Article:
The Vahan Cardashian Award is given annually to an ANCA supporter who demonstrates longstanding dedication and active involvement in the Armenian American community and its issues. The award is named for Yale-educated lawyer Vahan Cardashian who set aside his successful New York practice to dedicate himself to the establishment of the American Committee for the Independence of Armenia (ACIA), the predecessor organization to the Armenian National Committee, and to advocate for the plight of the Armenian nation during and after the Armenian Genocide.
This year, the Armenian National Committee of America-Eastern Region (ANCA-ER) will award Ken Sarajian the prestigious Vahan Cardashian award. In Ken’s eyes, the issue of the Armenian Cause is something that galvanizes us, helps us grow, helps us educate ourselves and helps us be a community that can aid Armenia today. He has tirelessly incorporated Hai Tahd into every aspect of his life – through his role as a teacher, making the topic relevant to his students, encouraging youth to engage in Armenian issues. He has also promoted making friends with all individuals, Armenian or not, and enticing them to play a role in furthering the Armenian Cause. Notably, Ken served as the co-chair of the 90th anniversary of the Armenian Genocide commemoration, and the co vice-chair of the 100th anniversary commemoration. Always moving forward with passion and a steady will, Ken emulates the qualities that make for a Vahan Cardashian awardee.
With a story that begins much like everyone else’s, family initiated Ken’s involvement in the Armenian community. Ken, who was 12 years old in 1965, was taken to his first demonstration for the 50th anniversary of the Armenian Genocide by his father. That moment sparked his lifelog journey of activism. “It was all part of the 60’s when people were taking to the streets. And Armenians took to the streets, and then I understood it was something bigger,” says Ken about that seminal point in his life.
[Those involved in the Armenian community] will find that the path they go on, if they go on with a pure heart and not with their own agenda, will enrich their journey and their lives. They can help our homeland, they can help us here in America. You see what one ortwo people can do…
He was involved with his local New Jersey AYF-YOARF chapter, and part of a community where he was exposed to individuals with ties to the independence of Armenia. Men including Arshvir Shiragian and Dr. Armen Garo served as inspirational figures that pushed him to deepen his involvement.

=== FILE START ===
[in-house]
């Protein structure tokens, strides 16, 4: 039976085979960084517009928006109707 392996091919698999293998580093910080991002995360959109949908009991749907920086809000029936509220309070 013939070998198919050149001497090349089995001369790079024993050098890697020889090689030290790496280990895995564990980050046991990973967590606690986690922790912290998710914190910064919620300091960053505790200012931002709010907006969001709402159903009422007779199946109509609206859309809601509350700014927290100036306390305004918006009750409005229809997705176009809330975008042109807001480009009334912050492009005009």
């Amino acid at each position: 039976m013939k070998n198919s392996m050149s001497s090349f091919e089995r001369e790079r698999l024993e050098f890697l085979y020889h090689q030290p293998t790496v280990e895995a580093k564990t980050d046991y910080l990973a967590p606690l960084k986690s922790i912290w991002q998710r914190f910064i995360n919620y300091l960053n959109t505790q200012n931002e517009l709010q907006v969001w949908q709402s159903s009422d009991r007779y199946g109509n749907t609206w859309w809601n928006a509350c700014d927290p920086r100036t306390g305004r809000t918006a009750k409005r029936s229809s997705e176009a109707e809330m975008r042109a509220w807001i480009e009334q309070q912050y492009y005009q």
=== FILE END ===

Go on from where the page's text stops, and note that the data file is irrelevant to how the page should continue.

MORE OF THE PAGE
When Ken served on the AYF-YOARF Central Executive as a young adult, he connected with ANCA members who understood the value of engaging the youth, notably Leo Sarkisian (who Ken describes as a “guiding force”) and Harry Derderian. These two men followed the philosophy that if they attended events accompanied by the younger generation, the youth would learn valuable skills. And that is exactly what happened to Ken. “I learned from them, I listened to them, and I got more involved.” Leo Sarkisian saw something within him, and Ken was placed on the board of the ANCA Eastern Region.
His journey, from start to present, has taught him essential lessons. Most importantly, he learned that as you deepen your involvement in the community, you realize that nobody does anything by himself. When speaking of his achievements, he humbly interjects, “It’s nothing I did. It’s because I met people in different places. And [all I’ve done] grew and evolved organically.”
His activism has given him three vital, intangible things: an inner purpose, an inner strength and depth of character. Essentially, a sense of who he is. He often reflects on how much less his life would be if he were not a part of this cause.
This is why he encourages everyone, especially the youth, to become involved. “[Those involved in the Armenian community] will find that the path they go on, if they go on with a pure heart and not with their own agenda, will enrich their journey and their lives. They can help our homeland, they can help us here in America. You see what one or two people can do…”
Ken is one of those great people who has moved mountains for the community. His efforts can be seen in both his personal and professional life, as he is a history teacher who gives lectures on the topic of genocide. On April 24th, 2015, Ken’s colleagues organized a program to commemorate the centennial of the Armenian Genocide and all genocides. He was completely uninvolved; the program came as a surprise. “The auditorium was packed to the gills, standing room only. These people knew how much it meant to me, they organized the whole thing on their own…The choral teacher taught the chorus a song in Armenian to sing; it was the most phenomenal program. And they did it because they knew what it meant [to me].”
This is why Ken considers himself a lucky man, and why he is convinced that he does not do anything alone. “I am just lucky to know people who do stuff. Isn’t that wonderful?”
He has created a network – of friends, family, colleagues, students and strangers – and he has led them and inspired them to understand and involve themselves in some way in the Armenian Cause. Perhaps unknowingly, he has filled the role of the great individuals who inspired him throughout his childhood. He has become someone others look up to, someone others will speak of as an inspiration when they achieve great things. All Ken has ever done is “speak the truth and speak from the heart”, and by doing so, he has and continues to inspire everyone who crosses his path.
The ANCA ER Gala will take place on Saturday, October 13, 2018 at the Grand Hyatt Hotel in NYC. To purchase tickets or for more information on our honorees please visit https://ancaef.org/gala/ or call 201-788-5425.